“Mohawk Craig,” a resident of a Springwater Corridor camp, in January. (Photo: M.Andersen/BikePortland)
“You can’t stay here any more.”
After months of telling park rangers and police to avoid issuing that order to people living in tents along the major Portland biking path, Willamette Week and The Oregonian are reporting that Mayor Charlie Hales plans to order a sweep of the length of the corridor within city of Portland boundaries (the eastern border is SE Jenne Rd/174th).
Here’s more from Hales in a video created by The Oregonian: [Read more…]
Thacher Schmid (who I should disclose is also a personal friend of mine) is a freelance reporter based in Portland, writing in this case for his own website. He rode his bike to the camp last week and spent a few hours talking to people there about their lives and the city’s efforts to reduce, manage and regulate homelessness.
The Springwater Corridor in January. (Photo: M.Andersen/BikePortland)
A man living on the Springwater Corridor survived an early-morning “non-life-threatening gunshot wound” Tuesday near the path just east of SE 82nd Avenue, police said.
A news release from the Portland Police Bureau said the suspect also lives along the path, parts of which have become an informal home for people living in tents as local home prices have continued to climb.
The release said police “located and detained a person of interest in the shooting” but did not describe the detainee as the “suspect.”
Still from Hazelnut Grove, a short film by Kevin Neidorf.
I want to share two videos that I think will help broaden your understanding of the homelessness crisis and give you some new perspective on it. And here’s why I’m doing it:
Over the past few months I’ve gotten many emails from people who bike by homeless camps and then write in to say: “The homeless situation is out of hand and something needs to be done about it.” In part because of emails like that we’ve covered the topic several times recently.
This might make you wonder: Why are bicycle riders talking about the local homelessness crisis? Why am I reading about this on a bike blog?
Part of the answer is that when you experience a city by bike, you are physically and mentally much more a part of your surroundings than people who drive or use transit. Bicycle riders experience the street environment in a very direct way, so it’s no surprise that all this camping — much of it happening directly adjacent to multi-use paths — is on many people’s minds at the end of their commute. [Read more…]
Kurmaskie (in rear with cowboy hat) and campers last summer). (Photo courtesy Joe Kurmaskie)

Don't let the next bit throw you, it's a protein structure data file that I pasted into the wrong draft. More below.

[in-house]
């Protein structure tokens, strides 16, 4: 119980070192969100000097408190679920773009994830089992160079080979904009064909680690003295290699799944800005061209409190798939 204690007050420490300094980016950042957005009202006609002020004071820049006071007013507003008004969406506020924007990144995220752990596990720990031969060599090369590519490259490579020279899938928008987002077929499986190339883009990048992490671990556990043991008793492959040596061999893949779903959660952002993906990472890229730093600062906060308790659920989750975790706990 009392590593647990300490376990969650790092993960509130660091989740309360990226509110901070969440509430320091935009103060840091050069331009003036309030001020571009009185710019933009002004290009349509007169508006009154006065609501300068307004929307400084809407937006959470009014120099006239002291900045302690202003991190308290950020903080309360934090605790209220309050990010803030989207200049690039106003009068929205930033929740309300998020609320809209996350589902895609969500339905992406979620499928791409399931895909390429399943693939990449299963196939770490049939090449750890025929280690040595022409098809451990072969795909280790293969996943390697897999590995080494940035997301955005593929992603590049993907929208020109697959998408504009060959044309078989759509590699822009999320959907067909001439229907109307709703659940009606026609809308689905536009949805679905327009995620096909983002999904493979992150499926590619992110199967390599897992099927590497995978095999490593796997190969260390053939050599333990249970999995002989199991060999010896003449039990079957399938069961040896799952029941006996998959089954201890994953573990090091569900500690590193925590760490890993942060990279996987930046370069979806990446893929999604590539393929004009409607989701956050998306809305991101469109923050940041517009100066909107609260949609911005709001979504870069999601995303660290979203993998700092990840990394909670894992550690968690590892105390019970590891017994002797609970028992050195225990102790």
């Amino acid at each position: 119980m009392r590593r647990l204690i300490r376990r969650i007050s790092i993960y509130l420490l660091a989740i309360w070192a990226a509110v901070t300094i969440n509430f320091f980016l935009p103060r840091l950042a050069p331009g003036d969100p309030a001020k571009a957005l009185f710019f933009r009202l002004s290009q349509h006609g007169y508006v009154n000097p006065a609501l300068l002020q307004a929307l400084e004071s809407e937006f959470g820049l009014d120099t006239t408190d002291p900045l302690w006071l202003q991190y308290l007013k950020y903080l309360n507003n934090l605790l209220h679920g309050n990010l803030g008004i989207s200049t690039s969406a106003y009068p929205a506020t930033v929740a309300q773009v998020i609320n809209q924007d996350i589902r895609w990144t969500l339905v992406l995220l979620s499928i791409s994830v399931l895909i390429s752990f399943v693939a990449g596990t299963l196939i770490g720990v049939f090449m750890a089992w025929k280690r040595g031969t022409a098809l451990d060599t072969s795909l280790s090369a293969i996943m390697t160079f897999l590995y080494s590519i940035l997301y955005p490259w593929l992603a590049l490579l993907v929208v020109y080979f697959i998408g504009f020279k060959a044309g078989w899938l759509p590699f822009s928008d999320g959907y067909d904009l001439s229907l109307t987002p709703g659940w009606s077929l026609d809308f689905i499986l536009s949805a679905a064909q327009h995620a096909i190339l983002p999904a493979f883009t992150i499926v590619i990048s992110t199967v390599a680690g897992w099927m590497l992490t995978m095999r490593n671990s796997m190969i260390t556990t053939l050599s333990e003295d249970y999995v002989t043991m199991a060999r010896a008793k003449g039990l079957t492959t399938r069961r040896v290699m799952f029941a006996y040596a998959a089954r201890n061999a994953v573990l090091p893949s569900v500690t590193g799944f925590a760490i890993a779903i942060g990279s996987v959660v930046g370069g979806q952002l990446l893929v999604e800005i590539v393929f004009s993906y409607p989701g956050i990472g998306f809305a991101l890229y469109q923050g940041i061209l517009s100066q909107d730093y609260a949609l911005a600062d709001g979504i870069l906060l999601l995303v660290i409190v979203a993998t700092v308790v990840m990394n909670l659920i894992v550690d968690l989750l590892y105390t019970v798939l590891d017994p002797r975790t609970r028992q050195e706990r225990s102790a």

Portland author Joe Kurmaskie says he feels conditions on the Springwater Corridor path have gotten so bad that he might be forced to cancel his popular teen summer bike camp program.
Kurmaskie, who turned 50 this year, is known for his “Metal Cowboy” books that describe his many adventures while bike touring through the United States and around the world (including two cross-country journeys with his wife and five children). He moved to north Portland in 1998 and now lives in Sellwood. For the past four years he’s run the “Camp Creative: No Child Left Inside” summer camp for 9-13 year olds in partnership with Portland Parks & Recreation. The camp is completely bike-based and the main route used to access activities is the Springwater Corridor. This year Kurmaskie says he’s decided to put the camp on hold because of an increase in unruly and unsafe behavior from people he’s encountered along the path. [Read more…]
Springwater path west of 82nd. (Photo: J. Maus/BikePortland)
We apologize for the short notice; but we’ve just heard that the Brentwood-Darlington Neighborhood Association is hosting a meeting tonight (7:00 pm at Brentwood Darlington Community Center, 7211 SE 62nd Ave) to talk about issues related to the large number of people living in tents adjacent to the Springwater Corridor path near SE 82nd Ave.
As we reported last month, the situation reached a boiling point when business owners, residents, and users of the path shared a variety of concerns about the impact of the people living on the path. One of the activists mentioned in our story on January 14th, Terry Dublinksi-Milton, connected with Vahid Brown, a well-known homeless advocate who has helped establish the Hazelnut Grove camp in north Portland. [Read more…]
Path gate open for business. (Photos: J. Maus/BikePortland)
Last Tuesday we reported that the board of directors of the McCormick Pier Condominiums had taken it upon themselves to close access to the Willamette Greenway Trail path between the Broadway and Steel Bridges. The reason? They said a nearby homeless camp was causing safety issues.
While the larger issue of homelessness looms over this issue and is of much greater concern to us than bikeway access, we’re covering it because the Greenway Trail is a public path and the city has an easement over the condo property during daylight hours. The homeless camp in this area has also encroached on the public path people use to connect between northwest Portland, Waterfront Park and the Steel Bridge/Eastbank Esplanade paths.
In updates to our story last week we shared that the McCormick Pier Condo board of directors was using the path’s closure to force action from Portland Mayor Charlie Hales. He didn’t like that. “I want you to know that I’m not going to permit people to take public right-of-way hostage for political purposes,” he told me in a phone call after our story went up Tuesday. Hales’ office was already well-aware of the growing size and issues at the camp under the Steel Bridge and was already planning actions to address it before the gate was closed. For whatever reason, the day after our story was published, the city began a clean-up effort at the site. [Read more…]